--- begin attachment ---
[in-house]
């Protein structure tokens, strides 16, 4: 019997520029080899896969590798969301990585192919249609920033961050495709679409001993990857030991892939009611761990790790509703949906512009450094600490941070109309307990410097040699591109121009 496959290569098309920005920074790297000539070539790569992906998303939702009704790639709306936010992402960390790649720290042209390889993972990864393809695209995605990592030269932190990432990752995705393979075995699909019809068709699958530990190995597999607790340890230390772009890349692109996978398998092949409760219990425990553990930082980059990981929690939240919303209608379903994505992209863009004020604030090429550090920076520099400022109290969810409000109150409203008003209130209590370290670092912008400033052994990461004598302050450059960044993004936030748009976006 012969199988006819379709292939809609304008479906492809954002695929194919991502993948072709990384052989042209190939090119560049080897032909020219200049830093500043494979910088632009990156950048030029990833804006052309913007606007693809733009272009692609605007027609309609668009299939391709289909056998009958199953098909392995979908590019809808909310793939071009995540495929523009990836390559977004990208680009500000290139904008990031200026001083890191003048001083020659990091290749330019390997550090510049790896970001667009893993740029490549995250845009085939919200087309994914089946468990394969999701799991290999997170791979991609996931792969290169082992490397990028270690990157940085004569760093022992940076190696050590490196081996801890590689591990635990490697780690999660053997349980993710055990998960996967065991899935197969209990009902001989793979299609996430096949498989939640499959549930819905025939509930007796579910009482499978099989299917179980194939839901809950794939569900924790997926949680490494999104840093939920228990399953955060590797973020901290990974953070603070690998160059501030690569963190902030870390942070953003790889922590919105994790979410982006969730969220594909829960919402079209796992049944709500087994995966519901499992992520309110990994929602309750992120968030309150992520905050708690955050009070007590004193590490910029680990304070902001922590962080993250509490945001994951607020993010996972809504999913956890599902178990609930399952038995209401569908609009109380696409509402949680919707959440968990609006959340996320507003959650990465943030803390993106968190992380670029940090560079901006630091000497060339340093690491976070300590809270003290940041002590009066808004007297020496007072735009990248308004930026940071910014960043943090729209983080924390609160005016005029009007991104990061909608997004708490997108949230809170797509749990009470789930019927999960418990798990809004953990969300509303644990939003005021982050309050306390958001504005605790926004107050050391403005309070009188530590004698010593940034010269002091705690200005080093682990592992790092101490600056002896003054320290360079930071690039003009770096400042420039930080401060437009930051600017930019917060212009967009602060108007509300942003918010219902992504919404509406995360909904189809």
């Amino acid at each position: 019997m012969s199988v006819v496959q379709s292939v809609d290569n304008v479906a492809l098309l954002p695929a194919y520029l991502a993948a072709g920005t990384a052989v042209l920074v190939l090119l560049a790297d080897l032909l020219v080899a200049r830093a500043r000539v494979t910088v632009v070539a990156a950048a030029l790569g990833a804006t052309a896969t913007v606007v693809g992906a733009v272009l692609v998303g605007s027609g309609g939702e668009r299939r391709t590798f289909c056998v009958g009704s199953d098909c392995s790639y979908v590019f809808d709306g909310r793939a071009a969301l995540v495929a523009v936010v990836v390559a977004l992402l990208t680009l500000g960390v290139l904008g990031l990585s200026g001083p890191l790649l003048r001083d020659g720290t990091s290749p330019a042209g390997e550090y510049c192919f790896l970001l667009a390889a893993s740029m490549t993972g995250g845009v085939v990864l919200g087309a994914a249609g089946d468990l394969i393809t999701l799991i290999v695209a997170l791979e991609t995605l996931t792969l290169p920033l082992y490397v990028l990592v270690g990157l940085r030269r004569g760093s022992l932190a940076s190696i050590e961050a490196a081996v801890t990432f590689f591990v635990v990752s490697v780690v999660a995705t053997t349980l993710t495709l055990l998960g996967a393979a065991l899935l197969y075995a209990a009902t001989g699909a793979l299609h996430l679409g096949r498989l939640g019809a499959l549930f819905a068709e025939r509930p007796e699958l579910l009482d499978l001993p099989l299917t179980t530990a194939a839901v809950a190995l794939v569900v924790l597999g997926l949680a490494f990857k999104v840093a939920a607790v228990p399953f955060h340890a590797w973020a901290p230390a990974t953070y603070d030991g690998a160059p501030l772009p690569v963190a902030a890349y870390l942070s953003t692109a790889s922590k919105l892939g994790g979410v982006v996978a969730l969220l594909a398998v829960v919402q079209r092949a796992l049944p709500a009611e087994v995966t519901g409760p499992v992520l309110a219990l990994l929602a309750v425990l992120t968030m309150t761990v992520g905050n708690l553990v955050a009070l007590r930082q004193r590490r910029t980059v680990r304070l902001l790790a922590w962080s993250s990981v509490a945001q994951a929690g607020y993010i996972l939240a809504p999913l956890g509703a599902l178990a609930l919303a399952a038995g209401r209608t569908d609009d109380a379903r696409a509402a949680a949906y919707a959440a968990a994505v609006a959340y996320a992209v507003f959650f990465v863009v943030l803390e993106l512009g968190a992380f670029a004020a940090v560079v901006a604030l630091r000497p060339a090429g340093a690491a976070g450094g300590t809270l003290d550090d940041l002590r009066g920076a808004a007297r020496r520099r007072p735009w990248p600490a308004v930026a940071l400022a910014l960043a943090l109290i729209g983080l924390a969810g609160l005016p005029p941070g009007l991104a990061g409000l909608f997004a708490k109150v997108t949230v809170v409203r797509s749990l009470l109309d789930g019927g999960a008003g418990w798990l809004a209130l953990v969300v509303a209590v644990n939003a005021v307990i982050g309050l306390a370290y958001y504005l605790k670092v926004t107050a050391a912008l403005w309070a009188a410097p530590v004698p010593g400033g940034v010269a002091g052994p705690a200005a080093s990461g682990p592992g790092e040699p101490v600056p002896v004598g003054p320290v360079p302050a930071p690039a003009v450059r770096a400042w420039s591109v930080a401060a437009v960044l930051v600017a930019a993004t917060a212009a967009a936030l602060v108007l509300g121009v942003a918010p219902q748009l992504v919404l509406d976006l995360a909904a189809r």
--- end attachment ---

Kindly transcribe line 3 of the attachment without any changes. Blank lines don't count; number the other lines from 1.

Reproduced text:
């Amino acid at each position: 019997m012969s199988v006819v496959q379709s292939v809609d290569n304008v479906a492809l098309l954002p695929a194919y520029l991502a993948a072709g920005t990384a052989v042209l920074v190939l090119l560049a790297d080897l032909l020219v080899a200049r830093a500043r000539v494979t910088v632009v070539a990156a950048a030029l790569g990833a804006t052309a896969t913007v606007v693809g992906a733009v272009l692609v998303g605007s027609g309609g939702e668009r299939r391709t590798f289909c056998v009958g009704s199953d098909c392995s790639y979908v590019f809808d709306g909310r793939a071009a969301l995540v495929a523009v936010v990836v390559a977004l992402l990208t680009l500000g960390v290139l904008g990031l990585s200026g001083p890191l790649l003048r001083d020659g720290t990091s290749p330019a042209g390997e550090y510049c192919f790896l970001l667009a390889a893993s740029m490549t993972g995250g845009v085939v990864l919200g087309a994914a249609g089946d468990l394969i393809t999701l799991i290999v695209a997170l791979e991609t995605l996931t792969l290169p920033l082992y490397v990028l990592v270690g990157l940085r030269r004569g760093s022992l932190a940076s190696i050590e961050a490196a081996v801890t990432f590689f591990v635990v990752s490697v780690v999660a995705t053997t349980l993710t495709l055990l998960g996967a393979a065991l899935l197969y075995a209990a009902t001989g699909a793979l299609h996430l679409g096949r498989l939640g019809a499959l549930f819905a068709e025939r509930p007796e699958l579910l009482d499978l001993p099989l299917t179980t530990a194939a839901v809950a190995l794939v569900v924790l597999g997926l949680a490494f990857k999104v840093a939920a607790v228990p399953f955060h340890a590797w973020a901290p230390a990974t953070y603070d030991g690998a160059p501030l772009p690569v963190a902030a890349y870390l942070s953003t692109a790889s922590k919105l892939g994790g979410v982006v996978a969730l969220l594909a398998v829960v919402q079209r092949a796992l049944p709500a009611e087994v995966t519901g409760p499992v992520l309110a219990l990994l929602a309750v425990l992120t968030m309150t761990v992520g905050n708690l553990v955050a009070l007590r930082q004193r590490r910029t980059v680990r304070l902001l790790a922590w962080s993250s990981v509490a945001q994951a929690g607020y993010i996972l939240a809504p999913l956890g509703a599902l178990a609930l919303a399952a038995g209401r209608t569908d609009d109380a379903r696409a509402a949680a949906y919707a959440a968990a994505v609006a959340y996320a992209v507003f959650f990465v863009v943030l803390e993106l512009g968190a992380f670029a004020a940090v560079v901006a604030l630091r000497p060339a090429g340093a690491a976070g450094g300590t809270l003290d550090d940041l002590r009066g920076a808004a007297r020496r520099r007072p735009w990248p600490a308004v930026a940071l400022a910014l960043a943090l109290i729209g983080l924390a969810g609160l005016p005029p941070g009007l991104a990061g409000l909608f997004a708490k109150v997108t949230v809170v409203r797509s749990l009470l109309d789930g019927g999960a008003g418990w798990l809004a209130l953990v969300v509303a209590v644990n939003a005021v307990i982050g309050l306390a370290y958001y504005l605790k670092v926004t107050a050391a912008l403005w309070a009188a410097p530590v004698p010593g400033g940034v010269a002091g052994p705690a200005a080093s990461g682990p592992g790092e040699p101490v600056p002896v004598g003054p320290v360079p302050a930071p690039a003009v450059r770096a400042w420039s591109v930080a401060a437009v960044l930051v600017a930019a993004t917060a212009a967009a936030l602060v108007l509300g121009v942003a918010p219902q748009l992504v919404l509406d976006l995360a909904a189809r």